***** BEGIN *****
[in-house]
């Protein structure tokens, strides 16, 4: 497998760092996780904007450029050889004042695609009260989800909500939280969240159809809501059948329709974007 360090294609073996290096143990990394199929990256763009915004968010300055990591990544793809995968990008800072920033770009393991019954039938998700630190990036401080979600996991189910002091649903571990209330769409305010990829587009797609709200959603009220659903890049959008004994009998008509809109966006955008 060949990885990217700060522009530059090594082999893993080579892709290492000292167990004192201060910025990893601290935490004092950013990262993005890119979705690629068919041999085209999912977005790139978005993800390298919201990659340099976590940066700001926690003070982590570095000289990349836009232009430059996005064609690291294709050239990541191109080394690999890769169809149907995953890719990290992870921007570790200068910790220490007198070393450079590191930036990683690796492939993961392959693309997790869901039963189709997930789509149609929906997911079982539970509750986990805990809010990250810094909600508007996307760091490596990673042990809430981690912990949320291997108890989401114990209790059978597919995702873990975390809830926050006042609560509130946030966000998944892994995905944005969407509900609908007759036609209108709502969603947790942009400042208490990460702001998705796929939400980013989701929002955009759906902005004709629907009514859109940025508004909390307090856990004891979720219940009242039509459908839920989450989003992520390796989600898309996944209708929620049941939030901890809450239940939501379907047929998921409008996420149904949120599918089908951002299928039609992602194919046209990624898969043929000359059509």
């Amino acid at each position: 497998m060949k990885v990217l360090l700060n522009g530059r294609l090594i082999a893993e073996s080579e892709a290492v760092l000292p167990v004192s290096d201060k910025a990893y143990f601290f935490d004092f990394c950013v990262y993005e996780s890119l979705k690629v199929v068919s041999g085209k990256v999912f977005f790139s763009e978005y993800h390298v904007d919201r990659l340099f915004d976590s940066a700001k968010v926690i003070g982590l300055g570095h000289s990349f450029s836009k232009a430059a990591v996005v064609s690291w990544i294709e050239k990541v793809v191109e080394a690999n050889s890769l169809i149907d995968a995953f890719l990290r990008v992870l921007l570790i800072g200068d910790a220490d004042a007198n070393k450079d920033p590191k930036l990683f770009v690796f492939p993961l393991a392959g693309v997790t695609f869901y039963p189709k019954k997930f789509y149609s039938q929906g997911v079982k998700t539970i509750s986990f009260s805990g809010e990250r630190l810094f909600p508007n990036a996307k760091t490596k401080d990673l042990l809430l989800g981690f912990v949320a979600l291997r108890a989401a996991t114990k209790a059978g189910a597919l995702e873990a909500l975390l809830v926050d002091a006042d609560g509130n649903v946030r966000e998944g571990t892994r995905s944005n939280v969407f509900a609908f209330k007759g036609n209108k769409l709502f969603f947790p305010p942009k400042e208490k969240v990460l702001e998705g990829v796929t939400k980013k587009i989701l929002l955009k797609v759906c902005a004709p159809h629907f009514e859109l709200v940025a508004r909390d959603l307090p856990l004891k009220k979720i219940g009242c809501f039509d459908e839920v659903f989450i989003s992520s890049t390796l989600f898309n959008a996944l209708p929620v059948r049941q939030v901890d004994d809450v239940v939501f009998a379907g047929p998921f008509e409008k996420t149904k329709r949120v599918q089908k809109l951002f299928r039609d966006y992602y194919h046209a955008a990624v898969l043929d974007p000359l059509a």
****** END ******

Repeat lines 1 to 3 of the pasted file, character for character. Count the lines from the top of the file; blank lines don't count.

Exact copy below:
[in-house]
């Protein structure tokens, strides 16, 4: 497998760092996780904007450029050889004042695609009260989800909500939280969240159809809501059948329709974007 360090294609073996290096143990990394199929990256763009915004968010300055990591990544793809995968990008800072920033770009393991019954039938998700630190990036401080979600996991189910002091649903571990209330769409305010990829587009797609709200959603009220659903890049959008004994009998008509809109966006955008 060949990885990217700060522009530059090594082999893993080579892709290492000292167990004192201060910025990893601290935490004092950013990262993005890119979705690629068919041999085209999912977005790139978005993800390298919201990659340099976590940066700001926690003070982590570095000289990349836009232009430059996005064609690291294709050239990541191109080394690999890769169809149907995953890719990290992870921007570790200068910790220490007198070393450079590191930036990683690796492939993961392959693309997790869901039963189709997930789509149609929906997911079982539970509750986990805990809010990250810094909600508007996307760091490596990673042990809430981690912990949320291997108890989401114990209790059978597919995702873990975390809830926050006042609560509130946030966000998944892994995905944005969407509900609908007759036609209108709502969603947790942009400042208490990460702001998705796929939400980013989701929002955009759906902005004709629907009514859109940025508004909390307090856990004891979720219940009242039509459908839920989450989003992520390796989600898309996944209708929620049941939030901890809450239940939501379907047929998921409008996420149904949120599918089908951002299928039609992602194919046209990624898969043929000359059509």
């Amino acid at each position: 497998m060949k990885v990217l360090l700060n522009g530059r294609l090594i082999a893993e073996s080579e892709a290492v760092l000292p167990v004192s290096d201060k910025a990893y143990f601290f935490d004092f990394c950013v990262y993005e996780s890119l979705k690629v199929v068919s041999g085209k990256v999912f977005f790139s763009e978005y993800h390298v904007d919201r990659l340099f915004d976590s940066a700001k968010v926690i003070g982590l300055g570095h000289s990349f450029s836009k232009a430059a990591v996005v064609s690291w990544i294709e050239k990541v793809v191109e080394a690999n050889s890769l169809i149907d995968a995953f890719l990290r990008v992870l921007l570790i800072g200068d910790a220490d004042a007198n070393k450079d920033p590191k930036l990683f770009v690796f492939p993961l393991a392959g693309v997790t695609f869901y039963p189709k019954k997930f789509y149609s039938q929906g997911v079982k998700t539970i509750s986990f009260s805990g809010e990250r630190l810094f909600p508007n990036a996307k760091t490596k401080d990673l042990l809430l989800g981690f912990v949320a979600l291997r108890a989401a996991t114990k209790a059978g189910a597919l995702e873990a909500l975390l809830v926050d002091a006042d609560g509130n649903v946030r966000e998944g571990t892994r995905s944005n939280v969407f509900a609908f209330k007759g036609n209108k769409l709502f969603f947790p305010p942009k400042e208490k969240v990460l702001e998705g990829v796929t939400k980013k587009i989701l929002l955009k797609v759906c902005a004709p159809h629907f009514e859109l709200v940025a508004r909390d959603l307090p856990l004891k009220k979720i219940g009242c809501f039509d459908e839920v659903f989450i989003s992520s890049t390796l989600f898309n959008a996944l209708p929620v059948r049941q939030v901890d004994d809450v239940v939501f009998a379907g047929p998921f008509e409008k996420t149904k329709r949120v599918q089908k809109l951002f299928r039609d966006y992602y194919h046209a955008a990624v898969l043929d974007p000359l059509a």